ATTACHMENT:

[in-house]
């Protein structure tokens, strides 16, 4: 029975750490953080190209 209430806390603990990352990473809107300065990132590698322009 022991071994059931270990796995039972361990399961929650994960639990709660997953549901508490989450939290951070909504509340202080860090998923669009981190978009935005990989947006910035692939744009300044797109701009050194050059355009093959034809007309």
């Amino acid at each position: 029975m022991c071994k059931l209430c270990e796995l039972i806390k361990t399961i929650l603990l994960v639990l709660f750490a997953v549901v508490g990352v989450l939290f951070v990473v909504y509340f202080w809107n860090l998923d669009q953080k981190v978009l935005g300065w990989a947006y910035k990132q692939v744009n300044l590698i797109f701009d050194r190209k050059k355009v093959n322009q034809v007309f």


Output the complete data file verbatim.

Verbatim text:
[in-house]
């Protein structure tokens, strides 16, 4: 029975750490953080190209 209430806390603990990352990473809107300065990132590698322009 022991071994059931270990796995039972361990399961929650994960639990709660997953549901508490989450939290951070909504509340202080860090998923669009981190978009935005990989947006910035692939744009300044797109701009050194050059355009093959034809007309």
């Amino acid at each position: 029975m022991c071994k059931l209430c270990e796995l039972i806390k361990t399961i929650l603990l994960v639990l709660f750490a997953v549901v508490g990352v989450l939290f951070v990473v909504y509340f202080w809107n860090l998923d669009q953080k981190v978009l935005g300065w990989a947006y910035k990132q692939v744009n300044l590698i797109f701009d050194r190209k050059k355009v093959n322009q034809v007309f």